The New York Times front-pages a story Tuesday on a 2007 attack on U.S. troops — in which an Army major was killed — as a deliberate blow designed to show the Americans that the Pakistani military can’t be pushed around. It’s like throwing gasoline on a fire, given Adm. Mike Mullen’s declaration last week — long overdue, according to several Pentagon officials — that the Pakistani military and its intelligence service have been working finger-on-trigger with militant groups attacking the U.S. embassy in Kabul and other key U.S. targets inside Afghanistan.
The story is important, filled with a dramatic account of how one or more Pakistani troops essentially ambushed a U.S.-Afghan delegation following a meeting over a disputed bordered crossing on the AfPak frontier. But the perpetrators remain murky, as its penultimate paragraph (who reads that far?) makes clear:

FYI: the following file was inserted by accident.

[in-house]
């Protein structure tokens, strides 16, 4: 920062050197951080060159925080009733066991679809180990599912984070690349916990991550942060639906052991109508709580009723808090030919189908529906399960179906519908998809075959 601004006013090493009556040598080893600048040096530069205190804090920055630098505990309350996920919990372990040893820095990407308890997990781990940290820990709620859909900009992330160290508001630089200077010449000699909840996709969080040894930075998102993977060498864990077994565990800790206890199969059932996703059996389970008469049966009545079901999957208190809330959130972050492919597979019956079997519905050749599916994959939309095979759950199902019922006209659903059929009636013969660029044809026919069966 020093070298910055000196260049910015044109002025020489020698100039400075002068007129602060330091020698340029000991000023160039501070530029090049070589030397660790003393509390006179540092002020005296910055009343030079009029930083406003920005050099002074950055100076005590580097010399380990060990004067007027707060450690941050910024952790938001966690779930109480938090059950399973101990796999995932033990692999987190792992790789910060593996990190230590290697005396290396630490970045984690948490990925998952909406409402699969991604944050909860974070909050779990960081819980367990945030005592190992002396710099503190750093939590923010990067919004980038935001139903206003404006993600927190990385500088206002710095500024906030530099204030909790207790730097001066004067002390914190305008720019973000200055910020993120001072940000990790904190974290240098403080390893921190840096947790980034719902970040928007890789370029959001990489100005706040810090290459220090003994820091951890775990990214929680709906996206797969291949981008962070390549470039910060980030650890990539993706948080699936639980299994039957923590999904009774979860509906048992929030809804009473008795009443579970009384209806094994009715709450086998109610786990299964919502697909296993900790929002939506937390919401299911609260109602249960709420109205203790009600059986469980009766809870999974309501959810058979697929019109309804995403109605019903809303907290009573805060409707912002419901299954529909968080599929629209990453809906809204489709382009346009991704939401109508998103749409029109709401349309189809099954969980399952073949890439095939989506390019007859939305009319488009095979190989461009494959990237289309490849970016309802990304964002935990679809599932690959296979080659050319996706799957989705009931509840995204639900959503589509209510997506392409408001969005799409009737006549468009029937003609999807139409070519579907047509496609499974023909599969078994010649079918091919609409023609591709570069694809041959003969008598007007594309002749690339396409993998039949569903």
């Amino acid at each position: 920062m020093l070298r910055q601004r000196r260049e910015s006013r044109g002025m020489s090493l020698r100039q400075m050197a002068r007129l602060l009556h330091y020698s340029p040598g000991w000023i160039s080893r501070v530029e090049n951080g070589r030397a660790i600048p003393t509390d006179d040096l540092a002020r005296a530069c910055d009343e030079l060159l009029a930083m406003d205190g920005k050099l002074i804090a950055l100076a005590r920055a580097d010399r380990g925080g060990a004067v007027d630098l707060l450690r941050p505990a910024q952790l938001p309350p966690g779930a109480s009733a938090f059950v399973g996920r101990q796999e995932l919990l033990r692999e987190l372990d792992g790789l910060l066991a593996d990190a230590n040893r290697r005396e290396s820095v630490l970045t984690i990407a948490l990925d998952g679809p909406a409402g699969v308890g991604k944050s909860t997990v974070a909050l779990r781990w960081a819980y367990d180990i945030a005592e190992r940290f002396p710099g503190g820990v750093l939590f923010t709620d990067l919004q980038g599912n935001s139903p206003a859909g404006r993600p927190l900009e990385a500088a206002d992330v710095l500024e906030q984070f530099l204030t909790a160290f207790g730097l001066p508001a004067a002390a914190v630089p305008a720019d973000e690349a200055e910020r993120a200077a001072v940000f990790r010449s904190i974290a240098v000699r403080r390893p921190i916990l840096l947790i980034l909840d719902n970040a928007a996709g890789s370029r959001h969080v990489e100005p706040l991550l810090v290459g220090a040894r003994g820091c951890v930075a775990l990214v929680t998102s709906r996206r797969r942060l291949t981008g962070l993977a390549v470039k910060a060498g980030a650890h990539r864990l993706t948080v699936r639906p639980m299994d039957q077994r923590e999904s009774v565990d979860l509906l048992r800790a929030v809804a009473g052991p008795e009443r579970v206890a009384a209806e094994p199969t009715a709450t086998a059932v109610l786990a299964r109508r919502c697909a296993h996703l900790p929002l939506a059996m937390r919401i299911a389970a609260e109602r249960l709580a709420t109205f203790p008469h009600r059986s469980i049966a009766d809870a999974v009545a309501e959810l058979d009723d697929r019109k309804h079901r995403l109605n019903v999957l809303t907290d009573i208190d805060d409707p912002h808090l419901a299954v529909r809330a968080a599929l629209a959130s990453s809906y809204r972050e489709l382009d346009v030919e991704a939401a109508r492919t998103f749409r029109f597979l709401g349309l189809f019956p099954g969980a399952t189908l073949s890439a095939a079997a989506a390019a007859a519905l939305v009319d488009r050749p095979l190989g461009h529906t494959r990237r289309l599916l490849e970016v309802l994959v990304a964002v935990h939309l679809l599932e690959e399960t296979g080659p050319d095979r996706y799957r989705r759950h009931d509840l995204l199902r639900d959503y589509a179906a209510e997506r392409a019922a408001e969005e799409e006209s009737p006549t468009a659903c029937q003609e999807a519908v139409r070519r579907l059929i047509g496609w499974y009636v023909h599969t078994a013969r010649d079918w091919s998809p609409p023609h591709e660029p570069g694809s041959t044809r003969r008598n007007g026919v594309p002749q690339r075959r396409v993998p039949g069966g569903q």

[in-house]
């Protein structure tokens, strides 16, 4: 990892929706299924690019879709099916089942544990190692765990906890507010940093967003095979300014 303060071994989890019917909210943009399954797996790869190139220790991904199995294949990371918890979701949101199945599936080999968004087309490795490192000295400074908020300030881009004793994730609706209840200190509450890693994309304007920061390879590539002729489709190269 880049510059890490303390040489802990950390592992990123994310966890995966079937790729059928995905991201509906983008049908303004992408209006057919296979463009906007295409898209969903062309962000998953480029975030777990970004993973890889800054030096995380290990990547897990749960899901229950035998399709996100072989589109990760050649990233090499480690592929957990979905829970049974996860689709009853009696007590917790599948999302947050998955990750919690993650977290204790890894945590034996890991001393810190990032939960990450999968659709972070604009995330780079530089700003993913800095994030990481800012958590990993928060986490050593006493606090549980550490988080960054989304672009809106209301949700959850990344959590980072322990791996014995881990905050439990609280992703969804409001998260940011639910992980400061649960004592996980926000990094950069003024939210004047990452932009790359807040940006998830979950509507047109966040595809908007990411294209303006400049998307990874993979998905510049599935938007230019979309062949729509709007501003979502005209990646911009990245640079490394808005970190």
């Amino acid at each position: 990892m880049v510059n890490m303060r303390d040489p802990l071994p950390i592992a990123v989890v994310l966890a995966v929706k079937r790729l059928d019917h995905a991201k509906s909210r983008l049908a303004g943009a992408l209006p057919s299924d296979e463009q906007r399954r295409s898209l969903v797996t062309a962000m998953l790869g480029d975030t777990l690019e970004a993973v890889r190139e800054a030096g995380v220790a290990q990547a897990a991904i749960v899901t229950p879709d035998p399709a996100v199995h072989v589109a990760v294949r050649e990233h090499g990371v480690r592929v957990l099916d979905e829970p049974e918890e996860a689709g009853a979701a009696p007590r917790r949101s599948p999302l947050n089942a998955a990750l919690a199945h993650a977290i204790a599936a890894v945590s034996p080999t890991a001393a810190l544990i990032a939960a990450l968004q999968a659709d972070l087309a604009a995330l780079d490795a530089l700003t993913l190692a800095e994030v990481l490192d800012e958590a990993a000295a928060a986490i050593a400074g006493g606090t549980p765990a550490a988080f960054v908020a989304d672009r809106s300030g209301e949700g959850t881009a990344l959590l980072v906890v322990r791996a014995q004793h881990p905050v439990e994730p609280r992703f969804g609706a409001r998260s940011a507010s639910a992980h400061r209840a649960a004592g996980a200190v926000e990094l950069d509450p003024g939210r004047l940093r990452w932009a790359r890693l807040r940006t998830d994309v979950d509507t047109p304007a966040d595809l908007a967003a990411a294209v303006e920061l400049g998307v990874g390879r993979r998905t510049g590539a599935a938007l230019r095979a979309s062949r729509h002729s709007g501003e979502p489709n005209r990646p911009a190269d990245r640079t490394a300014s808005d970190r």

Both [U.S.] Generals [Ron] Helmly and [Daniel] McNeill accept as plausible that a lone member of the Frontier Corps, whether connected to the militants or pressured by them, was responsible, but they also said it was possible that a larger group of soldiers was acting in concert. The two generals said there was no evidence that senior Pakistani officials had planned the attack.
Regardless, the Pentagon treated it as just another KIA in the flow of announcements it has been issuing for years. On May 15, 2007, it said, in a standard press release, without any fanfare suggesting the casualty may have been out of the ordinary, that “Maj. Larry J. Bauguess Jr., 36, of Moravian Falls, N.C., died May 14 in Teri Mengel, Pakistan, of wounds sustained from enemy small arms fire.” There you have it: more than four years before Mullen implied it last week on Capitol Hill, the Pentagon was calling Pakistan the enemy.